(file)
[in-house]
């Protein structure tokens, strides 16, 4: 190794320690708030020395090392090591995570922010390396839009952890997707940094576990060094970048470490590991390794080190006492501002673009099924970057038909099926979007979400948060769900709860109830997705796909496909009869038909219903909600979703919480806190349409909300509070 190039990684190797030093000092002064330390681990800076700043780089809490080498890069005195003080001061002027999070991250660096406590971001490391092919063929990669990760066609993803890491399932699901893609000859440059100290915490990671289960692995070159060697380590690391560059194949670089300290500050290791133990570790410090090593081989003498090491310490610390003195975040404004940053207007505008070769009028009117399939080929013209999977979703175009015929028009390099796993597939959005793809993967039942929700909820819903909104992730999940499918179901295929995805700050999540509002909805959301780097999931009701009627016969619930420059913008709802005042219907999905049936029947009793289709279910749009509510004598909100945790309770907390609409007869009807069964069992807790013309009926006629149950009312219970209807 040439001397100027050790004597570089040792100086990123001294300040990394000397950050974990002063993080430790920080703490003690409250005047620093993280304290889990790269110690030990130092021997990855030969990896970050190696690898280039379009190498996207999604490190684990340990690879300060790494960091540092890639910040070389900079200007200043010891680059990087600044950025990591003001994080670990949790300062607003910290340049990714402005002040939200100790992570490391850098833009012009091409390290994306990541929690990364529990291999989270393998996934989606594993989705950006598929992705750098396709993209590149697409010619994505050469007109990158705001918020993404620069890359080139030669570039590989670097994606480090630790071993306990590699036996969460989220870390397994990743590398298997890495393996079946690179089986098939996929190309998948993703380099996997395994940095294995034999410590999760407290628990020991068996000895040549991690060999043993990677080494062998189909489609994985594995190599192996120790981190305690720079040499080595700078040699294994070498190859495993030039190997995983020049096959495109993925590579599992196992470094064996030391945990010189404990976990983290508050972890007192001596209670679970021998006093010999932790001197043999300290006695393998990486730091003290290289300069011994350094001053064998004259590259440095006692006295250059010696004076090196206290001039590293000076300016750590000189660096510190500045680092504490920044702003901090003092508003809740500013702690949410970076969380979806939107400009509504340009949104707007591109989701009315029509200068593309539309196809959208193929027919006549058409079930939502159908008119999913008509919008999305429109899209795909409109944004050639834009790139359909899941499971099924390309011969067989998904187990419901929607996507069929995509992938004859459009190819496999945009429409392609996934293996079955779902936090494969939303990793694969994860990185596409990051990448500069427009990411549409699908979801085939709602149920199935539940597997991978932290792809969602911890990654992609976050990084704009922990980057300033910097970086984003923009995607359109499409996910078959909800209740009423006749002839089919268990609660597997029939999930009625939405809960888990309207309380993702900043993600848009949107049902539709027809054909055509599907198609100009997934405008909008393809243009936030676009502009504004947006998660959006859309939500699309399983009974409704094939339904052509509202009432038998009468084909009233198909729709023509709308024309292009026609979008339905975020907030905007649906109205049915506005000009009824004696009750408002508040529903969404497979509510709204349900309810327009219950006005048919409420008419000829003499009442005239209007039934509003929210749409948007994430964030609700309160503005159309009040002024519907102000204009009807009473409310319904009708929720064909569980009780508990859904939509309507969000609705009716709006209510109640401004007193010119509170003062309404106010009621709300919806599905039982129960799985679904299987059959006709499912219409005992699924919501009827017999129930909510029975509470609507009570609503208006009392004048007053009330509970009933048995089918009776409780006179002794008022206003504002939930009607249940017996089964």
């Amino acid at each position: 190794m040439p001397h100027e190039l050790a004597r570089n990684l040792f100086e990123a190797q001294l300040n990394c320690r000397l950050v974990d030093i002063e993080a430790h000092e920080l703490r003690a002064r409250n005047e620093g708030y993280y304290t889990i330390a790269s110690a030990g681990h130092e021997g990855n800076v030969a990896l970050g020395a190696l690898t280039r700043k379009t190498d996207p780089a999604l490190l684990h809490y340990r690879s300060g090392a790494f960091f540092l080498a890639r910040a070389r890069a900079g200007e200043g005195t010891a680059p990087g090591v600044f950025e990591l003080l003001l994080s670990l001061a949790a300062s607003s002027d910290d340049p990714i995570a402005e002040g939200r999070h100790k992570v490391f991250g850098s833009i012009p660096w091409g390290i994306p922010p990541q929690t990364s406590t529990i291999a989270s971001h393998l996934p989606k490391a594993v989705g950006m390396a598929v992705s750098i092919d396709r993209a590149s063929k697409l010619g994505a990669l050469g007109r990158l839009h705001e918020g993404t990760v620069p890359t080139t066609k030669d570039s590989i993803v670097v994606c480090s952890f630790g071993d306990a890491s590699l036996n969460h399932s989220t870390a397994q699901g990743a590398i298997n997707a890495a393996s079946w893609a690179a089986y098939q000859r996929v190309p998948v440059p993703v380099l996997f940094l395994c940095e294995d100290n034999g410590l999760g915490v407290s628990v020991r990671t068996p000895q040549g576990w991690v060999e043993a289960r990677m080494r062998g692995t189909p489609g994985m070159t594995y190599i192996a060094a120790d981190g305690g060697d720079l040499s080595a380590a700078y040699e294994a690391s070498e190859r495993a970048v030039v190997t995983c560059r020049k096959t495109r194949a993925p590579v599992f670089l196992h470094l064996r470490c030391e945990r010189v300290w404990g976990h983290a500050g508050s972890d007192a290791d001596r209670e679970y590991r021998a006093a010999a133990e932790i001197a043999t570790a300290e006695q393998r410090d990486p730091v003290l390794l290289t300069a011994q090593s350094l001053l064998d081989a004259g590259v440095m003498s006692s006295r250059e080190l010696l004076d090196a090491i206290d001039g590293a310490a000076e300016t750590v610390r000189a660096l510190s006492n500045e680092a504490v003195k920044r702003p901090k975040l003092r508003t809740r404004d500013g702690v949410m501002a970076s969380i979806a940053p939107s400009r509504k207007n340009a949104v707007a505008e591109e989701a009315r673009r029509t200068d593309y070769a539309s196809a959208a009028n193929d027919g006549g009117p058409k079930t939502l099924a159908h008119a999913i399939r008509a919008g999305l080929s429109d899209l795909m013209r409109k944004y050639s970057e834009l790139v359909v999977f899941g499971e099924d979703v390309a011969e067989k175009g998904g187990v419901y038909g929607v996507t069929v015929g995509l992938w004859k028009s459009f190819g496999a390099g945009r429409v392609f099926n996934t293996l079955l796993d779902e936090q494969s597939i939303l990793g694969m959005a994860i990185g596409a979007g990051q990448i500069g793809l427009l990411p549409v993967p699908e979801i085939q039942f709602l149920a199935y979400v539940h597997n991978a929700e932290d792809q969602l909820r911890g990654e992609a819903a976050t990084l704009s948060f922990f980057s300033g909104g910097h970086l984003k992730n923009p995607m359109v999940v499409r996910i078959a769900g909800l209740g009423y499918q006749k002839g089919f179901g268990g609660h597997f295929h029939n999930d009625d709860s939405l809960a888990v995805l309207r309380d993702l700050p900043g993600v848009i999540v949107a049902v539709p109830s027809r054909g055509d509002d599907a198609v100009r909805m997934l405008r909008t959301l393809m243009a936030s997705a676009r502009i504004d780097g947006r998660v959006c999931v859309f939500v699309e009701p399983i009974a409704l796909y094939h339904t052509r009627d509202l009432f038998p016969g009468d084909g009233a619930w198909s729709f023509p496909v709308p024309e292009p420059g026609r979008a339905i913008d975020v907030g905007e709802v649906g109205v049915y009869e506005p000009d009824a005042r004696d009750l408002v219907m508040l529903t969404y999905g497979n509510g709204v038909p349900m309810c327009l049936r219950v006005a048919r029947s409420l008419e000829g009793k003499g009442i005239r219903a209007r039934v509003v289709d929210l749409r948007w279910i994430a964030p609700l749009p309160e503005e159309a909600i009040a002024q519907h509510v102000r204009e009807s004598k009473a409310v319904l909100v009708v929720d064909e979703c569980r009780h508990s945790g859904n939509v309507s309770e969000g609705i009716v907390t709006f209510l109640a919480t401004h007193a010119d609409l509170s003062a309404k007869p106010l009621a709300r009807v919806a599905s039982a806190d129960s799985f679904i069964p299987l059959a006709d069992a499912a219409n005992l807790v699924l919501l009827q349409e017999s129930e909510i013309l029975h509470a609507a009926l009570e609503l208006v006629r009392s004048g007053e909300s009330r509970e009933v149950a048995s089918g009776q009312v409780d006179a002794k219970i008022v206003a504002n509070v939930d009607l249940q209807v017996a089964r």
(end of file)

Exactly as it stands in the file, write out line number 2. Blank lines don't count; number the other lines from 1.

């Protein structure tokens, strides 16, 4: 190794320690708030020395090392090591995570922010390396839009952890997707940094576990060094970048470490590991390794080190006492501002673009099924970057038909099926979007979400948060769900709860109830997705796909496909009869038909219903909600979703919480806190349409909300509070 190039990684190797030093000092002064330390681990800076700043780089809490080498890069005195003080001061002027999070991250660096406590971001490391092919063929990669990760066609993803890491399932699901893609000859440059100290915490990671289960692995070159060697380590690391560059194949670089300290500050290791133990570790410090090593081989003498090491310490610390003195975040404004940053207007505008070769009028009117399939080929013209999977979703175009015929028009390099796993597939959005793809993967039942929700909820819903909104992730999940499918179901295929995805700050999540509002909805959301780097999931009701009627016969619930420059913008709802005042219907999905049936029947009793289709279910749009509510004598909100945790309770907390609409007869009807069964069992807790013309009926006629149950009312219970209807 040439001397100027050790004597570089040792100086990123001294300040990394000397950050974990002063993080430790920080703490003690409250005047620093993280304290889990790269110690030990130092021997990855030969990896970050190696690898280039379009190498996207999604490190684990340990690879300060790494960091540092890639910040070389900079200007200043010891680059990087600044950025990591003001994080670990949790300062607003910290340049990714402005002040939200100790992570490391850098833009012009091409390290994306990541929690990364529990291999989270393998996934989606594993989705950006598929992705750098396709993209590149697409010619994505050469007109990158705001918020993404620069890359080139030669570039590989670097994606480090630790071993306990590699036996969460989220870390397994990743590398298997890495393996079946690179089986098939996929190309998948993703380099996997395994940095294995034999410590999760407290628990020991068996000895040549991690060999043993990677080494062998189909489609994985594995190599192996120790981190305690720079040499080595700078040699294994070498190859495993030039190997995983020049096959495109993925590579599992196992470094064996030391945990010189404990976990983290508050972890007192001596209670679970021998006093010999932790001197043999300290006695393998990486730091003290290289300069011994350094001053064998004259590259440095006692006295250059010696004076090196206290001039590293000076300016750590000189660096510190500045680092504490920044702003901090003092508003809740500013702690949410970076969380979806939107400009509504340009949104707007591109989701009315029509200068593309539309196809959208193929027919006549058409079930939502159908008119999913008509919008999305429109899209795909409109944004050639834009790139359909899941499971099924390309011969067989998904187990419901929607996507069929995509992938004859459009190819496999945009429409392609996934293996079955779902936090494969939303990793694969994860990185596409990051990448500069427009990411549409699908979801085939709602149920199935539940597997991978932290792809969602911890990654992609976050990084704009922990980057300033910097970086984003923009995607359109499409996910078959909800209740009423006749002839089919268990609660597997029939999930009625939405809960888990309207309380993702900043993600848009949107049902539709027809054909055509599907198609100009997934405008909008393809243009936030676009502009504004947006998660959006859309939500699309399983009974409704094939339904052509509202009432038998009468084909009233198909729709023509709308024309292009026609979008339905975020907030905007649906109205049915506005000009009824004696009750408002508040529903969404497979509510709204349900309810327009219950006005048919409420008419000829003499009442005239209007039934509003929210749409948007994430964030609700309160503005159309009040002024519907102000204009009807009473409310319904009708929720064909569980009780508990859904939509309507969000609705009716709006209510109640401004007193010119509170003062309404106010009621709300919806599905039982129960799985679904299987059959006709499912219409005992699924919501009827017999129930909510029975509470609507009570609503208006009392004048007053009330509970009933048995089918009776409780006179002794008022206003504002939930009607249940017996089964």